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Fraser
2005-Jul-26, 06:10 PM
SUMMARY: Cassini has obtained fascinating new images of the surface of Saturn's moon Enceladus. The spacecraft made its closest flyby so far on July 14, when it passed only 175 km (109 miles) within the moon's southern pole. This region is strangely free of impact craters, but it is littered with house-sized ice boulders. Enceladus has the most reflective surface in the solar system; it's as pure and white as freshly fallen snow. These gigantic blocks of ice were a complete surprise to scientists and they'll take some time to figure out what could have caused them.

View full article (http://www.universetoday.com/am/publish/cassini_finds_unusual_geology_on_enceladus.html)

What do you think about this story? Post your comments below.

upriver
2005-Jul-27, 12:35 AM
"The area is also littered with house-sized ice boulders carved by unique tectonic patterns found only in this region of the moon."

What??????????????????????????????????????

Jerry
2005-Jul-27, 04:15 AM
Boulders of ice, or Ice coated boulders?

I can't explain this - well, the boulders, yes, rocks happen. We are seeing all kinds of evidence that the moons of Saturn require materials with greater density than water. Get used to that: Newtonian physics are not working.

But the tiger stripes and other flow patterns are difficult to impossible to explain...did Enceladus pass through Saturn's rings, clearing a slot while picking up a temporarily unfrozen coat?

Eric Vaxxine
2005-Jul-27, 12:46 PM
The moons of Saturn are VERY odd aren't they?
Iapetus looks like it was moulded in two halves, Dione isn't round, Titan is a chemical wonderworld. Encleadus is as white as driven snow.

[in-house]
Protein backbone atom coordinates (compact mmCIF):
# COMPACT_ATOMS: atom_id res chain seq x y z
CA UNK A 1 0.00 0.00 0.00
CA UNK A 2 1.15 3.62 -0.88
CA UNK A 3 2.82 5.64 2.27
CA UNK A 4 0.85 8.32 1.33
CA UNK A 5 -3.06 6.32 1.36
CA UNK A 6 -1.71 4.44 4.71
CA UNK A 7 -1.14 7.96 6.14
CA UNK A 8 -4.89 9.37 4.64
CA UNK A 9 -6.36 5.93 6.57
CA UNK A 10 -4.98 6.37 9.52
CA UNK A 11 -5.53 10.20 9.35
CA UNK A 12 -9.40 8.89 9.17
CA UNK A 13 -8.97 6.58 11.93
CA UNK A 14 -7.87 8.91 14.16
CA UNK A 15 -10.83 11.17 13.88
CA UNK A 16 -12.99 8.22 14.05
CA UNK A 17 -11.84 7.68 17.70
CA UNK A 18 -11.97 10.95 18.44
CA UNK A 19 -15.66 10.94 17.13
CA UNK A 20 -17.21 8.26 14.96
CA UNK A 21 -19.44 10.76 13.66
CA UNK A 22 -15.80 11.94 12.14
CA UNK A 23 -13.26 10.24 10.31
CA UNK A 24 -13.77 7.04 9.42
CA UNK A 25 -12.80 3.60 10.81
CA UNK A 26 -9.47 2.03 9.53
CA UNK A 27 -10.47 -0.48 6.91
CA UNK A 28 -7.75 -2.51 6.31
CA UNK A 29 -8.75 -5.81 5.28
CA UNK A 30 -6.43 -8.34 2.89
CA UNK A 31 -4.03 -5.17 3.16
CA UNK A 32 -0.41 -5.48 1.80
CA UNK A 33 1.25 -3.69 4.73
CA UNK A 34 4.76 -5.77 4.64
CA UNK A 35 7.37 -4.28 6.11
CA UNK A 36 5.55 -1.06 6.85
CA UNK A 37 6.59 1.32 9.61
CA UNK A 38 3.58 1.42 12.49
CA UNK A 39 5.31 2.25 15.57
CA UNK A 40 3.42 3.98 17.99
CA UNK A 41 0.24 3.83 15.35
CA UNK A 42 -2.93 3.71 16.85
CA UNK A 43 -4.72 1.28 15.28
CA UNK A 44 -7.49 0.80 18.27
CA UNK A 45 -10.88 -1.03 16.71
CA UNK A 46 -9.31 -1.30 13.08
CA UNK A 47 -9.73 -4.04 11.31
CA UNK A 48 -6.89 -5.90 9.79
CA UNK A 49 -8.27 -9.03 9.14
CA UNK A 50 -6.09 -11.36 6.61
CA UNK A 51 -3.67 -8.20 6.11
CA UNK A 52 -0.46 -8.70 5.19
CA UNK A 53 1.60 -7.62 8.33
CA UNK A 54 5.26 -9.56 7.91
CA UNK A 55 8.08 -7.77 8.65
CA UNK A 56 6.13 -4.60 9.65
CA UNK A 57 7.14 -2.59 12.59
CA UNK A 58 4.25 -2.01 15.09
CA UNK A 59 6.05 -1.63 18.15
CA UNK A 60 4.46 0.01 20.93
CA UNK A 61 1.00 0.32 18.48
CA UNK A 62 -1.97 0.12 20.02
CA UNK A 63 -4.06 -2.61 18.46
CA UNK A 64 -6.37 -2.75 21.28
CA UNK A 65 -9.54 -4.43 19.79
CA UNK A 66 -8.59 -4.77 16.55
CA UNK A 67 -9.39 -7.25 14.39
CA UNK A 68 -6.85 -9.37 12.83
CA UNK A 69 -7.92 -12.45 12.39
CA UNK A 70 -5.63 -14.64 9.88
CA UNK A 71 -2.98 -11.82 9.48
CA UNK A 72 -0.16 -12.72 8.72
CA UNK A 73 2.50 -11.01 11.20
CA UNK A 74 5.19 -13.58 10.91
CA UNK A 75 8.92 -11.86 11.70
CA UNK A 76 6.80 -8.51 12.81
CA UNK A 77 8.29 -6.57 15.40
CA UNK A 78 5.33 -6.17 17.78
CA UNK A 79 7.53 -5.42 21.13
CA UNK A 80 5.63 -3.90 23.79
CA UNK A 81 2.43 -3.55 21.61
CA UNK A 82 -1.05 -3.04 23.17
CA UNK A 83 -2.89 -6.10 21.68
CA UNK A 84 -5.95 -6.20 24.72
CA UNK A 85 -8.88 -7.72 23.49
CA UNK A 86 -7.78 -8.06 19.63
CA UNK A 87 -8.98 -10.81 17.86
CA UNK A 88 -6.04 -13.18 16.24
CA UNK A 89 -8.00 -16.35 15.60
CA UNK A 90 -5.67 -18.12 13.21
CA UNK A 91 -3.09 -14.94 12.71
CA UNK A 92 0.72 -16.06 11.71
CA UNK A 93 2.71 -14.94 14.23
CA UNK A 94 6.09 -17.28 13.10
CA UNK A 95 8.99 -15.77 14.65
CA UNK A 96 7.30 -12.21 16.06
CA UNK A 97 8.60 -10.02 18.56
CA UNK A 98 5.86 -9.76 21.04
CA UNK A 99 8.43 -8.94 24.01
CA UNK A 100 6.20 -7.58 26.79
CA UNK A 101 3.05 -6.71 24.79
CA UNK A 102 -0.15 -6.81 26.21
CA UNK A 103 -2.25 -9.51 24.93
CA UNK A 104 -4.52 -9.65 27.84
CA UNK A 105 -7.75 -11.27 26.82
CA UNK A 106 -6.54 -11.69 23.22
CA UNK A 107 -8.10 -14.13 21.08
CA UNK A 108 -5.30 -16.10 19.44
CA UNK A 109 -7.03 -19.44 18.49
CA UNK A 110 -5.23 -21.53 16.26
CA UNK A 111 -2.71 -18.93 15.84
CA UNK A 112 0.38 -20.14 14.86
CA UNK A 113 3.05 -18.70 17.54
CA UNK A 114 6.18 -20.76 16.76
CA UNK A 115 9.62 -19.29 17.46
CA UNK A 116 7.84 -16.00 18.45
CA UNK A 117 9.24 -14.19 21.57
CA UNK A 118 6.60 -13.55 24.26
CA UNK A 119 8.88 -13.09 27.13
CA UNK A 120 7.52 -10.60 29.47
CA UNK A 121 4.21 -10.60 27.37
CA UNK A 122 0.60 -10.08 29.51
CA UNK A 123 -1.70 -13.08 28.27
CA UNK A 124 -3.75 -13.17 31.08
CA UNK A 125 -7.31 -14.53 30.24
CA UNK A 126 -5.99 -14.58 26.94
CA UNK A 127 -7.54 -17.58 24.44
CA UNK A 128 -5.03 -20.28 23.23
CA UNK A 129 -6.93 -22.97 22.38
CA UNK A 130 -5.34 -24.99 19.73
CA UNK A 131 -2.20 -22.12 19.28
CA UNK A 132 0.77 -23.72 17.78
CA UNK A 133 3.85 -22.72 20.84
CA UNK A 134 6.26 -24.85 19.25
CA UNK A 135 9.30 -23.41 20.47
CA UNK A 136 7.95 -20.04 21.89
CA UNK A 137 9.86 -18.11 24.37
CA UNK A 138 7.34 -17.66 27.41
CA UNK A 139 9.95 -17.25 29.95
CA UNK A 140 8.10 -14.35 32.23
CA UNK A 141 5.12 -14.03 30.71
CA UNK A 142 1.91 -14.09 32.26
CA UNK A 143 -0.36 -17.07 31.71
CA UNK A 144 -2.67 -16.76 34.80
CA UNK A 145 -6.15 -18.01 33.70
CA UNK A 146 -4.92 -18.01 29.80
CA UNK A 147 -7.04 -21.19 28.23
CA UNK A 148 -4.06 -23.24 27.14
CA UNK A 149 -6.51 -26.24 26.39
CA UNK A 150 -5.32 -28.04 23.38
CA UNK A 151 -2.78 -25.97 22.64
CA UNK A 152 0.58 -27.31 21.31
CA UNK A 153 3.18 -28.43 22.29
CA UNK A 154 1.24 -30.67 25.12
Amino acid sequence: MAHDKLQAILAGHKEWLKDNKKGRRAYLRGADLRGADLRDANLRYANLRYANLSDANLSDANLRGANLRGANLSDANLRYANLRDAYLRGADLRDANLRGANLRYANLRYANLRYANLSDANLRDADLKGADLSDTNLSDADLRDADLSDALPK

And big Daddy Saturn itself is the most outstanding landmark.

Saturn's spin is slowing. It emits eerie signals. Wow. This is a great place to do scientific research.

How long before we can get a human flyby of this neighbourhood? I'll go.

Eric Vaxxine
2005-Jul-27, 12:52 PM
Actually, can anyone else see that ... Iapetus looks...well....er....not round? check this image ...the horizon just looks...hmmm.... angular ?
I have got my glasses on, does anyone have a theory/answer/reason?

http://saturn.jpl.nasa.gov/multimedia/imag...7/N00026329.jpg (http://saturn.jpl.nasa.gov/multimedia/images/raw/casJPGFullS07/N00026329.jpg)


http://saturn.jpl.nasa.gov/multimedia/imag...7/N00026262.jpg (http://saturn.jpl.nasa.gov/multimedia/images/raw/casJPGFullS07/N00026262.jpg)

antoniseb
2005-Jul-27, 01:33 PM
Originally posted by Eric Vaxxine@Jul 27 2005, 12:52 PM
Iapetus looks...well....er....not round?
Iapetus is special. I think that when we understand how it got the way it is, we will understand some important aspects of the early days of our Solar System. It is possible that the seeming angular boundary in the image you pointed us to is an artifact of image processing, but that is just a guess.

Nereid
2005-Jul-27, 11:19 PM
Originally posted by Eric Vaxxine@Jul 27 2005, 12:52 PM
Actually, can anyone else see that ... Iapetus looks...well....er....not round? check this image ...the horizon just looks...hmmm.... angular ?
I have got my glasses on, does anyone have a theory/answer/reason?

http://saturn.jpl.nasa.gov/multimedia/imag...7/N00026329.jpg (http://saturn.jpl.nasa.gov/multimedia/images/raw/casJPGFullS07/N00026329.jpg)


http://saturn.jpl.nasa.gov/multimedia/imag...7/N00026262.jpg (http://saturn.jpl.nasa.gov/multimedia/images/raw/casJPGFullS07/N00026262.jpg)
Did you try doing some analyses, based on the (digital) data in the image, plus the camera position, Iapetus position, camera geometrics, ....?